[PATCH] New functions wprintf, fwprintf, swprintf, vwprintf, vfwprintf, vswprintf

Howland Craig D (Craig) howland@LGSInnovations.com
Tue Mar 10 03:03:00 GMT 2009

I've been looking in detail at the new wprintf functions, and have a few
questions.  (I've also found a few problems, for which I've developed
patches.  I'll send them later, once at least some of these issues
get resolved.)
1)  There's a comment in vfwprintf.c (copied verbatim from vfprintf.c,
so this is nothing new) regarding the POSIX "'" flag (an extension to

/* The ' flag is required by POSIX, but not C99.
   In the C locale, LC_NUMERIC requires
   thousands_sep to be the empty string.  And since
   no other locales are supported (yet), this flag
   is currently a no-op.  */
Is the statement regarding no other locales still true given the recent
updates to the locale stuff?  That is, could this ' flag be made
operable now?
(If other locales can be used such that ' could actually work from the
locale point of view, we ought to modify the documentation to point
out that ' is currently a no-op despite locale working.  Otherwise the
docs could be left alone.)
2)  In the string form of the functions, there's an odd return check,
which has also been copied from the non-wide starting-point code.  For
example, lines 583-586 of swprintf.c:
  ret = _svfwprintf_r (ptr, &f, fmt, ap);
  va_end (ap);
  if (ret < EOF)
    ptr->_errno = EOVERFLOW;
As far as I could see from a brief look through _svfwprintf_r(), it
return anything < EOF.  (Nor can _svfprintf_r().)  The EOVERFLOW return
for the conditions described in the docs is handled further up, before
_svfwprintf_r() is called.  Does anyone know what the real purpose of
this check is?  (It is not a simple typo for "if(ret < 0)" assuming that
the only error return from _svfwprintf_r() is that it ran out of space,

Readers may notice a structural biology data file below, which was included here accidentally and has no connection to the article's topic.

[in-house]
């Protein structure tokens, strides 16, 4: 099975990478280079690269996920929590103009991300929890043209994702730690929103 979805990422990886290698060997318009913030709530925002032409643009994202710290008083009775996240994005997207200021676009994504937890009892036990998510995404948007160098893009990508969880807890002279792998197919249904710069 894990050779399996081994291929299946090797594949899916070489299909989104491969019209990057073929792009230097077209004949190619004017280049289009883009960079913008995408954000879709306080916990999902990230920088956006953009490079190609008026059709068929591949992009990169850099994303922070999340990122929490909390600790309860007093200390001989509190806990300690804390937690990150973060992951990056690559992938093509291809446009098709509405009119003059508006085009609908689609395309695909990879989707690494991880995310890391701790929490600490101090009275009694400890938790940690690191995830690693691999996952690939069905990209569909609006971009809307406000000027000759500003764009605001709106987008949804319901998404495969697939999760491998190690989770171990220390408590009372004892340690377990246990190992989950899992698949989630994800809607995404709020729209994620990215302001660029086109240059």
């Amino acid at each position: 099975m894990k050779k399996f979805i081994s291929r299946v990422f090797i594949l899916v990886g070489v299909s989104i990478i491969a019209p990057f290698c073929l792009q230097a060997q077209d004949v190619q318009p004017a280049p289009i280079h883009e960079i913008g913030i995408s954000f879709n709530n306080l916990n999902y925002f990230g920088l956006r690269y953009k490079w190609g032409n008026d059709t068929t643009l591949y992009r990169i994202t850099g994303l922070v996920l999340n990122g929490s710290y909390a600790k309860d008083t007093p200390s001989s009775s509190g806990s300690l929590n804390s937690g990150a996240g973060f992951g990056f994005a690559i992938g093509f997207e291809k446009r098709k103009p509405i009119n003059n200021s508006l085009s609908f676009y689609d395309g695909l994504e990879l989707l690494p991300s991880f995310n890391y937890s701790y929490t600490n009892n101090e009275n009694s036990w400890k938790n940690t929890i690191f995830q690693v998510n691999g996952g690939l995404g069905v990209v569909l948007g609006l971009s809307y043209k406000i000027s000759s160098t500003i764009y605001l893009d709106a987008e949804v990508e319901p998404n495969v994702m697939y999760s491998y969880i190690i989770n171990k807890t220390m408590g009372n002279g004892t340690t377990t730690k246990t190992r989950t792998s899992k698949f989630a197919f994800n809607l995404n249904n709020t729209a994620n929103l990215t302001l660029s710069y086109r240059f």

as _svfwprintf_r() does not return an error if it ran out of space in
the string.  Rather, it returns how many characters would have been put
into the string while only putting in one less than the max, allowing
room for '\0' to be appended.)
     I think that it should be modified to be:

  ret = _svfwprintf_r (ptr, &f, fmt, ap);
  va_end (ap);
  if (ret >= size)
    ptr->_errno = EOVERFLOW;
(I presently have done this in my local testing copy, along with the
other changes that I have, but wanted to get a second opinion since the
original if does not make sense to me.)
3)  The documentation says only POSIX-1.2008.  Was C99 purposely left
I'd think that C99 should be mentioned, and the POSIX extensions to C99
highlighted in the documentation.  (If there's agreement that this
approach makes sense, I'll do so when I send patches later for the bug
fixes that I have so far.)
4)  Should the POSIX extensions be conditionally able to be left out?
(I'm not inclined at the moment to do all the work involved to do so,
but could add #if !defined(POSIX_EXT) (or something similar) that
would allow it easily to be added later to configure, since now is a
good time to put it in the source while I'm thinking about it and have
all the information at hand.  In this way, they'd be in by default and
could be left out later if the need arose.  If someone else that was
familiar with configure were to help, we could add it now, with the
of no POSIX extensions.)  I'm asking this since the base claim of Newlib
is being a "simple ANSI C library" (from README), so it seems that
skipping extras should be easy.  Thoughts?  (Sounds like something for
which the end answer needs Jeff's opinion in addition to everyone
FYI, the aforementioned problems that I found and have developed fixes
for are that the string forms do not correctly put the terminating '\0'
in (at least not when sizeof(wchar_t) > 1), and that the string forms
are supposed to return an error if size is exceeded.  (The POSIX man
page fails to mention this part of the C99 standard, but it is still a
requirement since POSIX explicitly defers to C99.)  The former fault
is probably due to unclear coding in vfprintf.c, so that when porting to
wide it was not obvious that a wide change was needed.  The latter is
to the oversight (error) in the POSIX manual.

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